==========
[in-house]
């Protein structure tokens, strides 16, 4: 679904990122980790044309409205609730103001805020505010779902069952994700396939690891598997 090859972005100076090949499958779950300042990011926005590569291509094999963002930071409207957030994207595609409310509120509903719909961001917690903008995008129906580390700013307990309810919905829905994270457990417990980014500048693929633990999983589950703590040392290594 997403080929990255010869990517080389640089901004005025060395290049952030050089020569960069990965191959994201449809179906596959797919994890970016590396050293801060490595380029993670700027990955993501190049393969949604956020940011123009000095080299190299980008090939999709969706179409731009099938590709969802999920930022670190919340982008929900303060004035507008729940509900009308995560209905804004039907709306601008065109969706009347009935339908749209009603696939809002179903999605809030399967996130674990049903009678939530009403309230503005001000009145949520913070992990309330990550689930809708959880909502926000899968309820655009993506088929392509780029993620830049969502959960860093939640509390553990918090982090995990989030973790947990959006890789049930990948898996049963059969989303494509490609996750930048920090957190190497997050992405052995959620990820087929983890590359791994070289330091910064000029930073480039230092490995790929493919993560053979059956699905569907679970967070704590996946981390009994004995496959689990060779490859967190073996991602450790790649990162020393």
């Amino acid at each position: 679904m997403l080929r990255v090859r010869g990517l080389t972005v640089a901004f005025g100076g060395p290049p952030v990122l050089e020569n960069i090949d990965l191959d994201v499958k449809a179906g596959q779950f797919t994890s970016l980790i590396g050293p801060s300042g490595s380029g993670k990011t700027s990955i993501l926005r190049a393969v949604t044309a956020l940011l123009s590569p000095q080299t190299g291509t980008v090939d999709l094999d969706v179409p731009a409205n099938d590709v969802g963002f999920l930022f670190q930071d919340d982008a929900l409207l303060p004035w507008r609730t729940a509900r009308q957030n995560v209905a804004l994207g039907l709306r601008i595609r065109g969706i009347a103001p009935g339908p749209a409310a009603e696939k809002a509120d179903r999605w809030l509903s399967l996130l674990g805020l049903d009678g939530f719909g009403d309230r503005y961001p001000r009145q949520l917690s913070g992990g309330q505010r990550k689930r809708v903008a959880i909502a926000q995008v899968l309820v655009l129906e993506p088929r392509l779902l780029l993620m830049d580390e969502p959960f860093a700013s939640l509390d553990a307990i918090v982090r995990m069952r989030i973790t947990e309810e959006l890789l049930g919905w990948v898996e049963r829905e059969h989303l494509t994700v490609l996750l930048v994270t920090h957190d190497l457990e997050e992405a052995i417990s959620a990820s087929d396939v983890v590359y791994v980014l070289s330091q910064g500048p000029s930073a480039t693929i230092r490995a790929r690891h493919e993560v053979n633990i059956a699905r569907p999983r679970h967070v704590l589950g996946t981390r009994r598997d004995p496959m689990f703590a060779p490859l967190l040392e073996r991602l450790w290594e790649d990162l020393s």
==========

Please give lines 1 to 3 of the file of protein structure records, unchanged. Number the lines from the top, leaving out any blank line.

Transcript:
[in-house]
């Protein structure tokens, strides 16, 4: 679904990122980790044309409205609730103001805020505010779902069952994700396939690891598997 090859972005100076090949499958779950300042990011926005590569291509094999963002930071409207957030994207595609409310509120509903719909961001917690903008995008129906580390700013307990309810919905829905994270457990417990980014500048693929633990999983589950703590040392290594 997403080929990255010869990517080389640089901004005025060395290049952030050089020569960069990965191959994201449809179906596959797919994890970016590396050293801060490595380029993670700027990955993501190049393969949604956020940011123009000095080299190299980008090939999709969706179409731009099938590709969802999920930022670190919340982008929900303060004035507008729940509900009308995560209905804004039907709306601008065109969706009347009935339908749209009603696939809002179903999605809030399967996130674990049903009678939530009403309230503005001000009145949520913070992990309330990550689930809708959880909502926000899968309820655009993506088929392509780029993620830049969502959960860093939640509390553990918090982090995990989030973790947990959006890789049930990948898996049963059969989303494509490609996750930048920090957190190497997050992405052995959620990820087929983890590359791994070289330091910064000029930073480039230092490995790929493919993560053979059956699905569907679970967070704590996946981390009994004995496959689990060779490859967190073996991602450790790649990162020393």
């Amino acid at each position: 679904m997403l080929r990255v090859r010869g990517l080389t972005v640089a901004f005025g100076g060395p290049p952030v990122l050089e020569n960069i090949d990965l191959d994201v499958k449809a179906g596959q779950f797919t994890s970016l980790i590396g050293p801060s300042g490595s380029g993670k990011t700027s990955i993501l926005r190049a393969v949604t044309a956020l940011l123009s590569p000095q080299t190299g291509t980008v090939d999709l094999d969706v179409p731009a409205n099938d590709v969802g963002f999920l930022f670190q930071d919340d982008a929900l409207l303060p004035w507008r609730t729940a509900r009308q957030n995560v209905a804004l994207g039907l709306r601008i595609r065109g969706i009347a103001p009935g339908p749209a409310a009603e696939k809002a509120d179903r999605w809030l509903s399967l996130l674990g805020l049903d009678g939530f719909g009403d309230r503005y961001p001000r009145q949520l917690s913070g992990g309330q505010r990550k689930r809708v903008a959880i909502a926000q995008v899968l309820v655009l129906e993506p088929r392509l779902l780029l993620m830049d580390e969502p959960f860093a700013s939640l509390d553990a307990i918090v982090r995990m069952r989030i973790t947990e309810e959006l890789l049930g919905w990948v898996e049963r829905e059969h989303l494509t994700v490609l996750l930048v994270t920090h957190d190497l457990e997050e992405a052995i417990s959620a990820s087929d396939v983890v590359y791994v980014l070289s330091q910064g500048p000029s930073a480039t693929i230092r490995a790929r690891h493919e993560v053979n633990i059956a699905r569907p999983r679970h967070v704590l589950g996946t981390r009994r598997d004995p496959m689990f703590a060779p490859l967190l040392e073996r991602l450790w290594e790649d990162l020393s």